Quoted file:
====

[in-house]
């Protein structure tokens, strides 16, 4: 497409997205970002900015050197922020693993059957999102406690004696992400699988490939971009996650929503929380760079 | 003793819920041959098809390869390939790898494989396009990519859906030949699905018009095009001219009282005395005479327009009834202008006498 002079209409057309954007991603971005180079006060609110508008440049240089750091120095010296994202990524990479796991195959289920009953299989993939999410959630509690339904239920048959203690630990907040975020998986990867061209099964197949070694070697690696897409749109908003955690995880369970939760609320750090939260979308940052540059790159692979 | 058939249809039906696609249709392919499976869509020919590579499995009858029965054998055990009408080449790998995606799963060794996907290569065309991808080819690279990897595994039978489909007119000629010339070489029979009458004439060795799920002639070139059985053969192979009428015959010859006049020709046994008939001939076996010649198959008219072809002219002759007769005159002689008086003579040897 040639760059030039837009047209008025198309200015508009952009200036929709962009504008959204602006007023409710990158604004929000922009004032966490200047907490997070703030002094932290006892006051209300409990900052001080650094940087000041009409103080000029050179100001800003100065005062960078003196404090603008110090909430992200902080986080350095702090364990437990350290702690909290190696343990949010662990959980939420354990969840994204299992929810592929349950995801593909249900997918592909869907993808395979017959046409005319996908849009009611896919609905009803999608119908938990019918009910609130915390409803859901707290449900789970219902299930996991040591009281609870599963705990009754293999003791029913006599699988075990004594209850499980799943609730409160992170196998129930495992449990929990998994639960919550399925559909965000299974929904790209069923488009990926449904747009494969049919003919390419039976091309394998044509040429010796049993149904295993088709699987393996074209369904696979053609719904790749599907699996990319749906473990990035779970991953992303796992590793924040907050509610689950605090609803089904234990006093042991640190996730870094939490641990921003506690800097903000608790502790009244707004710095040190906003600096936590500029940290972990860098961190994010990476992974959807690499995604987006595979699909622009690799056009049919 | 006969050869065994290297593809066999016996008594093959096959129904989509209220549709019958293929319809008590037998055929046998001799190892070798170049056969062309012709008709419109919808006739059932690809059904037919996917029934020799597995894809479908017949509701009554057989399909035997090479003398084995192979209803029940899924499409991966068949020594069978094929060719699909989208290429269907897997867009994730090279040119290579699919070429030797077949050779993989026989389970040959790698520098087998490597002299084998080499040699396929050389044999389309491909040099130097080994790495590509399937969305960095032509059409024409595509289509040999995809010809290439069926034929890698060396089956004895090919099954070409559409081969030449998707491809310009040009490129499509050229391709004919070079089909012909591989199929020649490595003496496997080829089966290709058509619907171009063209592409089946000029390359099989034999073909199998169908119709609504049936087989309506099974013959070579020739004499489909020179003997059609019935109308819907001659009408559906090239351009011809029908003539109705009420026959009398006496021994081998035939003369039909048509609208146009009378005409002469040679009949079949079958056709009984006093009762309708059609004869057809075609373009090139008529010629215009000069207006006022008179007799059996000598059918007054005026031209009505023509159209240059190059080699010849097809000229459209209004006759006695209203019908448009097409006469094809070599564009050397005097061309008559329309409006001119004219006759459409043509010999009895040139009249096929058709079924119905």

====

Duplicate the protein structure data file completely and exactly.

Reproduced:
[in-house]
């Protein structure tokens, strides 16, 4: 497409997205970002900015050197922020693993059957999102406690004696992400699988490939971009996650929503929380760079 | 003793819920041959098809390869390939790898494989396009990519859906030949699905018009095009001219009282005395005479327009009834202008006498 002079209409057309954007991603971005180079006060609110508008440049240089750091120095010296994202990524990479796991195959289920009953299989993939999410959630509690339904239920048959203690630990907040975020998986990867061209099964197949070694070697690696897409749109908003955690995880369970939760609320750090939260979308940052540059790159692979 | 058939249809039906696609249709392919499976869509020919590579499995009858029965054998055990009408080449790998995606799963060794996907290569065309991808080819690279990897595994039978489909007119000629010339070489029979009458004439060795799920002639070139059985053969192979009428015959010859006049020709046994008939001939076996010649198959008219072809002219002759007769005159002689008086003579040897 040639760059030039837009047209008025198309200015508009952009200036929709962009504008959204602006007023409710990158604004929000922009004032966490200047907490997070703030002094932290006892006051209300409990900052001080650094940087000041009409103080000029050179100001800003100065005062960078003196404090603008110090909430992200902080986080350095702090364990437990350290702690909290190696343990949010662990959980939420354990969840994204299992929810592929349950995801593909249900997918592909869907993808395979017959046409005319996908849009009611896919609905009803999608119908938990019918009910609130915390409803859901707290449900789970219902299930996991040591009281609870599963705990009754293999003791029913006599699988075990004594209850499980799943609730409160992170196998129930495992449990929990998994639960919550399925559909965000299974929904790209069923488009990926449904747009494969049919003919390419039976091309394998044509040429010796049993149904295993088709699987393996074209369904696979053609719904790749599907699996990319749906473990990035779970991953992303796992590793924040907050509610689950605090609803089904234990006093042991640190996730870094939490641990921003506690800097903000608790502790009244707004710095040190906003600096936590500029940290972990860098961190994010990476992974959807690499995604987006595979699909622009690799056009049919 | 006969050869065994290297593809066999016996008594093959096959129904989509209220549709019958293929319809008590037998055929046998001799190892070798170049056969062309012709008709419109919808006739059932690809059904037919996917029934020799597995894809479908017949509701009554057989399909035997090479003398084995192979209803029940899924499409991966068949020594069978094929060719699909989208290429269907897997867009994730090279040119290579699919070429030797077949050779993989026989389970040959790698520098087998490597002299084998080499040699396929050389044999389309491909040099130097080994790495590509399937969305960095032509059409024409595509289509040999995809010809290439069926034929890698060396089956004895090919099954070409559409081969030449998707491809310009040009490129499509050229391709004919070079089909012909591989199929020649490595003496496997080829089966290709058509619907171009063209592409089946000029390359099989034999073909199998169908119709609504049936087989309506099974013959070579020739004499489909020179003997059609019935109308819907001659009408559906090239351009011809029908003539109705009420026959009398006496021994081998035939003369039909048509609208146009009378005409002469040679009949079949079958056709009984006093009762309708059609004869057809075609373009090139008529010629215009000069207006006022008179007799059996000598059918007054005026031209009505023509159209240059190059080699010849097809000229459209209004006759006695209203019908448009097409006469094809070599564009050397005097061309008559329309409006001119004219006759459409043509010999009895040139009249096929058709079924119905």